Image courtesy of the National Archives and Records Administration
This image of the U.S. Capitol's attic illustrates unkempt conditions in which records of the U.S. House of Representatives were once stored.
On this date, the House Committee on the Library recommended the “Transfer of Certain Records of House of Representatives to National Archives” (H. Rpt. No. 917, 75th Cong., 1st sess.) The report contained a comprehensive survey of the conditions of the papers of the House by the National Archives, emphasizing the disorderly state of the records and their rapid deterioration. According to one article from the 1950s, Clerk
of the House South Trimble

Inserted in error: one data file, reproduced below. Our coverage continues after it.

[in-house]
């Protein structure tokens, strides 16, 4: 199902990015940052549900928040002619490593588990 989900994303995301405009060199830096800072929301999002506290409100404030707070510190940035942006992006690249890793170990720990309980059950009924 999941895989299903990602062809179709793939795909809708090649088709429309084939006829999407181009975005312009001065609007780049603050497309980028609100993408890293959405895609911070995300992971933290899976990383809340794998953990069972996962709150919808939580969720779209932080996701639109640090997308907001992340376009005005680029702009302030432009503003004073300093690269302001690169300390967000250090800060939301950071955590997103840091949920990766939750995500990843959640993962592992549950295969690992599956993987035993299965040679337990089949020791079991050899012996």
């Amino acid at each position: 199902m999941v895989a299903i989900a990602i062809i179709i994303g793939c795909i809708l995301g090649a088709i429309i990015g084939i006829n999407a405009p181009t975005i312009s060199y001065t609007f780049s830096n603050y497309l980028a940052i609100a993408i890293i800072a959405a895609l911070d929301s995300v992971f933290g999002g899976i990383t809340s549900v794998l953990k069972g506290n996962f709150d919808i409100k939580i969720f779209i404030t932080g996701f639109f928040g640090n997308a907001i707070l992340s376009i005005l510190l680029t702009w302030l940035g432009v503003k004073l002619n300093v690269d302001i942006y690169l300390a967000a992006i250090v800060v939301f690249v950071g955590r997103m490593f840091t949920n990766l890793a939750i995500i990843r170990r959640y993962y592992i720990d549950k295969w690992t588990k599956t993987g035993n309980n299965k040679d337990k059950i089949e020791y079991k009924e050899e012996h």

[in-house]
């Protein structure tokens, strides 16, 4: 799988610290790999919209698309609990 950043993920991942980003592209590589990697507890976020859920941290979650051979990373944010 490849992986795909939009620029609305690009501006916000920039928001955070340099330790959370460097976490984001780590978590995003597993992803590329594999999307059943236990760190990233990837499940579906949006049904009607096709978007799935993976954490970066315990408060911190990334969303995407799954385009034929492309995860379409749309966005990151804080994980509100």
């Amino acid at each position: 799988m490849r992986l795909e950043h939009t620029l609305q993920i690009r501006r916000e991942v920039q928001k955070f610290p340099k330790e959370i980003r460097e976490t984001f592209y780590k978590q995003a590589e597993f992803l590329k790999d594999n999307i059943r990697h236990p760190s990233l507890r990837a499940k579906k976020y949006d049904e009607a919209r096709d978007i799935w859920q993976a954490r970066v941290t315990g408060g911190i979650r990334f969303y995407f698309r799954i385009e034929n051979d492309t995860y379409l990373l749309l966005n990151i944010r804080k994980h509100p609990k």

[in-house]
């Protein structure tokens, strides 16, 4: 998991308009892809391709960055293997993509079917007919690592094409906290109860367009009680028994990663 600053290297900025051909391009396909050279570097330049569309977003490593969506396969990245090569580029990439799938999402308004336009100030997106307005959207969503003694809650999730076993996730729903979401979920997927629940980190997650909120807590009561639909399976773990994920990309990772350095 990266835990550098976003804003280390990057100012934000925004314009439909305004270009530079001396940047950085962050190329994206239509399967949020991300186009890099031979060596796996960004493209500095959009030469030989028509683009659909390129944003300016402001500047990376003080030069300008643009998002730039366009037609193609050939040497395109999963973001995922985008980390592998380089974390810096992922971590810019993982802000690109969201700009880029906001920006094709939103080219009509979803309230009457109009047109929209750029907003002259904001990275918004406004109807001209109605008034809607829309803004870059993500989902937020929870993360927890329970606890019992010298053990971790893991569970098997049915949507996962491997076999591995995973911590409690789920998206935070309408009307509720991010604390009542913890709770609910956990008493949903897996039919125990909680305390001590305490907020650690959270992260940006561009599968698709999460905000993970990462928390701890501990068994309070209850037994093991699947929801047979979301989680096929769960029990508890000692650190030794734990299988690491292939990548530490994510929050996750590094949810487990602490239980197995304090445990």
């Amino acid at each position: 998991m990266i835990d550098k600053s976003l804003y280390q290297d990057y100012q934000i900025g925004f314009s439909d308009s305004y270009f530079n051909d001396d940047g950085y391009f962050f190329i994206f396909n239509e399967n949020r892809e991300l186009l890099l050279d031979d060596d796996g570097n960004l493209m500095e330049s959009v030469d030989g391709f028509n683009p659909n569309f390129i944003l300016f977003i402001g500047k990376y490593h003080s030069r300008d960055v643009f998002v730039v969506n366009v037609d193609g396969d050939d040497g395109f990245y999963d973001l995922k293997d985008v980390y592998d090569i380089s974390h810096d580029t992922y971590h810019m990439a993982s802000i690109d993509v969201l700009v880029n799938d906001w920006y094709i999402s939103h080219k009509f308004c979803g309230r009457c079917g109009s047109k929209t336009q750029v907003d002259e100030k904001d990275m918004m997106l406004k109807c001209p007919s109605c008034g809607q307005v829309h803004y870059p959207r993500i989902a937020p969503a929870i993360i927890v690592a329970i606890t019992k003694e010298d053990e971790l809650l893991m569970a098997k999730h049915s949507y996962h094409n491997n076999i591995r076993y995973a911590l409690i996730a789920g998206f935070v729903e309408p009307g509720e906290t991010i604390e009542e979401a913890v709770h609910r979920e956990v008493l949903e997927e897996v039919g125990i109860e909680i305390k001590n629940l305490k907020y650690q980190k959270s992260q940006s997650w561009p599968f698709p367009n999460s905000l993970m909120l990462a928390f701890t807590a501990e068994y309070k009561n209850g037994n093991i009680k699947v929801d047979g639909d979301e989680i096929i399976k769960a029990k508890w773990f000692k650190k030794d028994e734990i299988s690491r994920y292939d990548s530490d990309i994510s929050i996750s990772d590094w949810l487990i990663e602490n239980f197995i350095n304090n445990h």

opposed the transfer on the grounds that records did not have “historical interest” and that the transfer “would serve no useful purpose, would be an unnecessary expense, and would make [the records] less accessible to the House.” As a result, the records remained in three locations in the Library of Congress, eight locations in the Capitol, and one depository in the Old House Building (now Cannon) until 1946, when noncurrent House records came under the purview of the Joint Committee on the Organization of Congress. The joint committee concluded, “It would appear that the best interests of the Government and the people of the United States would be served by the preservation of the noncurrent records of the Senate and House in one centralized place that provides the best facilities available” (S. Rpt. 1011, 79th Cong., 2nd. sess.). The committee’s deliberations were implemented in the landmark Legislative Reorganization Act of 1946. Section 140 (a)-(b) of the act provided for the physical transfer to the National Archives of the records of the first 76 Congresses (7,500 cubic feet of records), as well as the continuing transfer of committee records at the close of each Congress. The House retains ownership of its records and access to them is subject to House rules.